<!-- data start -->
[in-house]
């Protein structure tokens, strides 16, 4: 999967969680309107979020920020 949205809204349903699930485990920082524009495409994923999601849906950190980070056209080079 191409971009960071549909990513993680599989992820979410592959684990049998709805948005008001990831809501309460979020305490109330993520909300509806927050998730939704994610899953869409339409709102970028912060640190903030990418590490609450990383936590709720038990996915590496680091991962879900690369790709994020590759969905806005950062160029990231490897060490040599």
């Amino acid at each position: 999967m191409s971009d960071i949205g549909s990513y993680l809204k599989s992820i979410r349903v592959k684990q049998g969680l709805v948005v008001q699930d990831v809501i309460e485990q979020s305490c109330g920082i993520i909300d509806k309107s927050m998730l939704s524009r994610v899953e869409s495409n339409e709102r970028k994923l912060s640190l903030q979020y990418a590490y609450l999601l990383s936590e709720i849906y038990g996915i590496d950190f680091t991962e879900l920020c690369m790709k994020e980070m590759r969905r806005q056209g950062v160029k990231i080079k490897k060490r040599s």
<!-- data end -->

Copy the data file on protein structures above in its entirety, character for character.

[in-house]
């Protein structure tokens, strides 16, 4: 999967969680309107979020920020 949205809204349903699930485990920082524009495409994923999601849906950190980070056209080079 191409971009960071549909990513993680599989992820979410592959684990049998709805948005008001990831809501309460979020305490109330993520909300509806927050998730939704994610899953869409339409709102970028912060640190903030990418590490609450990383936590709720038990996915590496680091991962879900690369790709994020590759969905806005950062160029990231490897060490040599």
């Amino acid at each position: 999967m191409s971009d960071i949205g549909s990513y993680l809204k599989s992820i979410r349903v592959k684990q049998g969680l709805v948005v008001q699930d990831v809501i309460e485990q979020s305490c109330g920082i993520i909300d509806k309107s927050m998730l939704s524009r994610v899953e869409s495409n339409e709102r970028k994923l912060s640190l903030q979020y990418a590490y609450l999601l990383s936590e709720i849906y038990g996915i590496d950190f680091t991962e879900l920020c690369m790709k994020e980070m590759r969905r806005q056209g950062v160029k990231i080079k490897k060490r040599s």